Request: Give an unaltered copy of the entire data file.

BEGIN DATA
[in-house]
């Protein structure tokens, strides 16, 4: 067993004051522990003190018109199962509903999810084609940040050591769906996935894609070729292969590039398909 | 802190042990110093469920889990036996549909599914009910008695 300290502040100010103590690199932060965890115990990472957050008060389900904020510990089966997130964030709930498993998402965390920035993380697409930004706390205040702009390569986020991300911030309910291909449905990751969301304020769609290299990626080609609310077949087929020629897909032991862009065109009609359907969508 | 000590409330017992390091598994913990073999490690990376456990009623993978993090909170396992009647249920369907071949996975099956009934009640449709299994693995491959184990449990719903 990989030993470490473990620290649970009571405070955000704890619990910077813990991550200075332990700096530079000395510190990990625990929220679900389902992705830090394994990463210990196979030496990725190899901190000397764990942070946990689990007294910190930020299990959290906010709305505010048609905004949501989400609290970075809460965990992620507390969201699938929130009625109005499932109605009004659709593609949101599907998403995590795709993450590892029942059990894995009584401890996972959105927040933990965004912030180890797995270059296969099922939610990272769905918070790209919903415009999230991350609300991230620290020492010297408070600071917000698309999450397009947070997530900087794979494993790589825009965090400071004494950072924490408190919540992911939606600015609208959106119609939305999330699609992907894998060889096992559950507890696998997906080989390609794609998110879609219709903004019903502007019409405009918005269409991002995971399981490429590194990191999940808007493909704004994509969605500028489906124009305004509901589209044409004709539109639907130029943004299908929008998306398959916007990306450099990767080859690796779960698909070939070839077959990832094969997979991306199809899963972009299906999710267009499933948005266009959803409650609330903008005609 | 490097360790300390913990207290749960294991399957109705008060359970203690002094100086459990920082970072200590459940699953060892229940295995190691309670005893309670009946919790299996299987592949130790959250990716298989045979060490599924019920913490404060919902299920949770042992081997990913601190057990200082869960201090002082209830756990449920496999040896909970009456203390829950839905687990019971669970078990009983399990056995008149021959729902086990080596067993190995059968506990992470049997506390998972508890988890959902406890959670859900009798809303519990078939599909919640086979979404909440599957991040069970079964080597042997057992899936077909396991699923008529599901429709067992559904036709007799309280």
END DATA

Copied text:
[in-house]
């Protein structure tokens, strides 16, 4: 067993004051522990003190018109199962509903999810084609940040050591769906996935894609070729292969590039398909 | 802190042990110093469920889990036996549909599914009910008695 300290502040100010103590690199932060965890115990990472957050008060389900904020510990089966997130964030709930498993998402965390920035993380697409930004706390205040702009390569986020991300911030309910291909449905990751969301304020769609290299990626080609609310077949087929020629897909032991862009065109009609359907969508 | 000590409330017992390091598994913990073999490690990376456990009623993978993090909170396992009647249920369907071949996975099956009934009640449709299994693995491959184990449990719903 990989030993470490473990620290649970009571405070955000704890619990910077813990991550200075332990700096530079000395510190990990625990929220679900389902992705830090394994990463210990196979030496990725190899901190000397764990942070946990689990007294910190930020299990959290906010709305505010048609905004949501989400609290970075809460965990992620507390969201699938929130009625109005499932109605009004659709593609949101599907998403995590795709993450590892029942059990894995009584401890996972959105927040933990965004912030180890797995270059296969099922939610990272769905918070790209919903415009999230991350609300991230620290020492010297408070600071917000698309999450397009947070997530900087794979494993790589825009965090400071004494950072924490408190919540992911939606600015609208959106119609939305999330699609992907894998060889096992559950507890696998997906080989390609794609998110879609219709903004019903502007019409405009918005269409991002995971399981490429590194990191999940808007493909704004994509969605500028489906124009305004509901589209044409004709539109639907130029943004299908929008998306398959916007990306450099990767080859690796779960698909070939070839077959990832094969997979991306199809899963972009299906999710267009499933948005266009959803409650609330903008005609 | 490097360790300390913990207290749960294991399957109705008060359970203690002094100086459990920082970072200590459940699953060892229940295995190691309670005893309670009946919790299996299987592949130790959250990716298989045979060490599924019920913490404060919902299920949770042992081997990913601190057990200082869960201090002082209830756990449920496999040896909970009456203390829950839905687990019971669970078990009983399990056995008149021959729902086990080596067993190995059968506990992470049997506390998972508890988890959902406890959670859900009798809303519990078939599909919640086979979404909440599957991040069970079964080597042997057992899936077909396991699923008529599901429709067992559904036709007799309280």